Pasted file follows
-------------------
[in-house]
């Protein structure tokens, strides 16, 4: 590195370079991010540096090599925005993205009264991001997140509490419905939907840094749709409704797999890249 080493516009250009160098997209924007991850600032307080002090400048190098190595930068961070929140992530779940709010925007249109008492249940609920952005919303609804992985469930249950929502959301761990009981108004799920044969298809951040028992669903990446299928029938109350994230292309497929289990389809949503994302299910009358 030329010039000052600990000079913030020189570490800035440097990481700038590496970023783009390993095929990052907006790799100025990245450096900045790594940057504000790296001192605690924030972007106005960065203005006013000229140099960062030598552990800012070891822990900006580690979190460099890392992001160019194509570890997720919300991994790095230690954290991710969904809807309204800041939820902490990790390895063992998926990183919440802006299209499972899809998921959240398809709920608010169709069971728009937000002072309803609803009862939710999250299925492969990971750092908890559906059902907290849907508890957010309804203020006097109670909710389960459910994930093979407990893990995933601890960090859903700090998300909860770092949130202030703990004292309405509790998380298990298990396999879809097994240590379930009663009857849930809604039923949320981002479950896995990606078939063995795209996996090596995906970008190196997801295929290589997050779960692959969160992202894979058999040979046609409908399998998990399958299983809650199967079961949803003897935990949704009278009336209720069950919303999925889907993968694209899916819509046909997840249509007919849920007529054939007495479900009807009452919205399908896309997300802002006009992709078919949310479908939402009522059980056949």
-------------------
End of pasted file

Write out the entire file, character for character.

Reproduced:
[in-house]
């Protein structure tokens, strides 16, 4: 590195370079991010540096090599925005993205009264991001997140509490419905939907840094749709409704797999890249 080493516009250009160098997209924007991850600032307080002090400048190098190595930068961070929140992530779940709010925007249109008492249940609920952005919303609804992985469930249950929502959301761990009981108004799920044969298809951040028992669903990446299928029938109350994230292309497929289990389809949503994302299910009358 030329010039000052600990000079913030020189570490800035440097990481700038590496970023783009390993095929990052907006790799100025990245450096900045790594940057504000790296001192605690924030972007106005960065203005006013000229140099960062030598552990800012070891822990900006580690979190460099890392992001160019194509570890997720919300991994790095230690954290991710969904809807309204800041939820902490990790390895063992998926990183919440802006299209499972899809998921959240398809709920608010169709069971728009937000002072309803609803009862939710999250299925492969990971750092908890559906059902907290849907508890957010309804203020006097109670909710389960459910994930093979407990893990995933601890960090859903700090998300909860770092949130202030703990004292309405509790998380298990298990396999879809097994240590379930009663009857849930809604039923949320981002479950896995990606078939063995795209996996090596995906970008190196997801295929290589997050779960692959969160992202894979058999040979046609409908399998998990399958299983809650199967079961949803003897935990949704009278009336209720069950919303999925889907993968694209899916819509046909997840249509007919849920007529054939007495479900009807009452919205399908896309997300802002006009992709078919949310479908939402009522059980056949």